Wednesday, July 15, 2009

My Eyes Are Your Eyes

When I say that you can use the internet to get your writing out there, I mean it.

Let's share a story. My story. About Jonah and the whale.




MY EYES ARE YOUR EYES



Jonah was named after the man in the whale, but he did not actually meet a real whale for a very long time.

He had seen them on the Discovery Channel and had even once heard a tape that a girl he knew had which played whale sounds. The girl used it to fall asleep at night. Jonah didn’t have trouble falling asleep so he had no use for the tape other than it did make him think about his name some, but that was all.

Jonah often wondered why his parents had named him Jonah – was it because of some misplaced religious interest? No, Jonah’s mother said, religion had nothing to do with it. When he asked her to explain further, she just shook her head, a small, strange smile on her face then she went back to ironing his father’s shirts.

When Jonah was twenty, he was invited to go along with a friend to Sea World. He had never been to Sea World before, but because the friend promised a free ticket, he decided that he probably needed to go. He didn’t think about meeting a whale. In fact, whales were the furthest thing from his thoughts.

He had just graduated from high school – a year late, but that was because he had trouble with Maths – and he did not know what he was going to do with his life. He had never really thought about life after school. School had seemed like a prison that would never end and then suddenly it was over and he was free.

Jonah was not the kind of person who did well with freedom, but he didn’t know that about himself. He actually believed himself to be the opposite, in fact. It wasn’t until school was done and he was left to his own devices that he discovered how incredibly uncomfortable he was with his freedom.

That was the other reason he had accepted his friend’s free ticket to Sea World. It was an interesting way to fill up an otherwise free day.

He woke up early the Friday of the trip to Sea World and brushed his teeth twice. He had discovered at an early age that the number two was magical, so he tried to do everything important in twos. That meant he always washed his hands twice, wiped his mouth at supper twice, smiled at people twice…the list went on and on, but it was such a part of his life now that Jonah didn’t even recognize it anymore. He just did it.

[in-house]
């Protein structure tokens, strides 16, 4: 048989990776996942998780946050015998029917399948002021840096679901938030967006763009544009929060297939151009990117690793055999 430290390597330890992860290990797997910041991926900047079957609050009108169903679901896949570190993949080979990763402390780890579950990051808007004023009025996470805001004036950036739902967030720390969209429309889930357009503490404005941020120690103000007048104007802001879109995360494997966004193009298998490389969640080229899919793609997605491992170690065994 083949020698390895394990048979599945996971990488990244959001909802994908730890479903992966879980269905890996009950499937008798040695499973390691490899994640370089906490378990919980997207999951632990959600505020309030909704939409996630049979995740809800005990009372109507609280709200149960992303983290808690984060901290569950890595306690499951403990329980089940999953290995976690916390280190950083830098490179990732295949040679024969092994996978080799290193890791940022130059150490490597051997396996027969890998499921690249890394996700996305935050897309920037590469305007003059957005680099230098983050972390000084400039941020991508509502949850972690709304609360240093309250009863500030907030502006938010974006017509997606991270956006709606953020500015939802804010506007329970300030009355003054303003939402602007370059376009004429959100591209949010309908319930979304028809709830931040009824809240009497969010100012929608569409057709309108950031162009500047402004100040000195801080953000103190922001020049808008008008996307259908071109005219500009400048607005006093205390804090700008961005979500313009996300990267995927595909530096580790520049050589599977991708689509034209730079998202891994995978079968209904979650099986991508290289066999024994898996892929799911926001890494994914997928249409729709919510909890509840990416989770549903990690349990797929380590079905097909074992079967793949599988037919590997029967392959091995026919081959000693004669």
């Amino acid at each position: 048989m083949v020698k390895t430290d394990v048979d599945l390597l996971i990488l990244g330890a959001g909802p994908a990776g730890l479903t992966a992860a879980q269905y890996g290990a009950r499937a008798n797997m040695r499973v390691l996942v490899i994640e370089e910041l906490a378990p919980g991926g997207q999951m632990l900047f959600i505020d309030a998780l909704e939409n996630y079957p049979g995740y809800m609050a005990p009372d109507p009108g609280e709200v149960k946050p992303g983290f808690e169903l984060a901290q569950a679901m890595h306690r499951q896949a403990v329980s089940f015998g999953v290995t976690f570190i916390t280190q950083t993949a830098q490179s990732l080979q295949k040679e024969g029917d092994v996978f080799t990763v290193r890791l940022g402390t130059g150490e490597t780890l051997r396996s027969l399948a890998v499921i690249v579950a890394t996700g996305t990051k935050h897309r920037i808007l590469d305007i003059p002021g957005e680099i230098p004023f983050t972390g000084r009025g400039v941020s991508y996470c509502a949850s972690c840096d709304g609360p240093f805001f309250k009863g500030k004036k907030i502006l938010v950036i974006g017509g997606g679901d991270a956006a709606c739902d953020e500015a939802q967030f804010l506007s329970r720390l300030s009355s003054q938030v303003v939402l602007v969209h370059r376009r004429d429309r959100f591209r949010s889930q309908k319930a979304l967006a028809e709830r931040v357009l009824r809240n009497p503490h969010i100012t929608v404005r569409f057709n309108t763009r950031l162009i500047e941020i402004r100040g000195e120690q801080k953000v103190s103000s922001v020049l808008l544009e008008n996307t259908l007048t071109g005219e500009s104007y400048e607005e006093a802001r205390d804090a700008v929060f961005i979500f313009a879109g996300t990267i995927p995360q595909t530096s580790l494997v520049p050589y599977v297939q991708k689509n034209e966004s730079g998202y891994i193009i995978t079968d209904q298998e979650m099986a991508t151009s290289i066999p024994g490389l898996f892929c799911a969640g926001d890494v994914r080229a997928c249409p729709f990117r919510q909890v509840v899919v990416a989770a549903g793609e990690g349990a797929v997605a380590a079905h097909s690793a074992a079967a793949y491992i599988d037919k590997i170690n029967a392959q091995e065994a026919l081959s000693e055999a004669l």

Other people looked at him funny when he smiled at them twice, but he had such a sweet, innocent face that they dismissed his strange behavior and smiled back. This exact thing happened when he gave the woman at the entrance to Sea World his free ticket. She paused then smiled back. Her exact thought was: “What a strange young man, but he looks harmless.”

She was right. Jonah was harmless. What no one knew – not even Jonah – was that after that day no one in the entire world would ever think of Jonah as harmless ever again.

He followed his friend through the crowds of tourists, mostly little kids holding hot dogs and balloons at the same time. Everywhere they went Jonah saw more and more hot dogs and balloons, but after a while he decided that that was okay because they were in pairs. As long as he didn’t see a lone hot dog or a single balloon, everything would be all right.

At one o’clock Jonah lost his friend in the crowd. He didn’t mind at first because he had found a place where sharks came up to a large convex window in a pretend coral reef and stared at him. Jonah liked their silvery unblinking eyes and the way their teeth overlapped. He tried to count one Tiger shark’s teeth, but the shark moved away from the window before he could finish. He stayed at the window for a long time because every time he thought it was okay to leave another shark would come to the window to say hello.

Finally, after what seemed like a lifetime no more sharks came up to greet him. He waited for two minutes and when no new shark took the last one’s place, Jonah made his escape.

That was when he realized he was alone, that his friend was long gone.

He sat down on a bench near a sign that had a clock on it. The unmoving hand on the clock was pointed at the number two. This made Jonah feel better. His eyes followed a large red arrow on the sign that pointed east. There, he saw a long line of people waiting for something. Since two was a magical number and Jonah couldn’t resist it, he got up and went to the back of the line.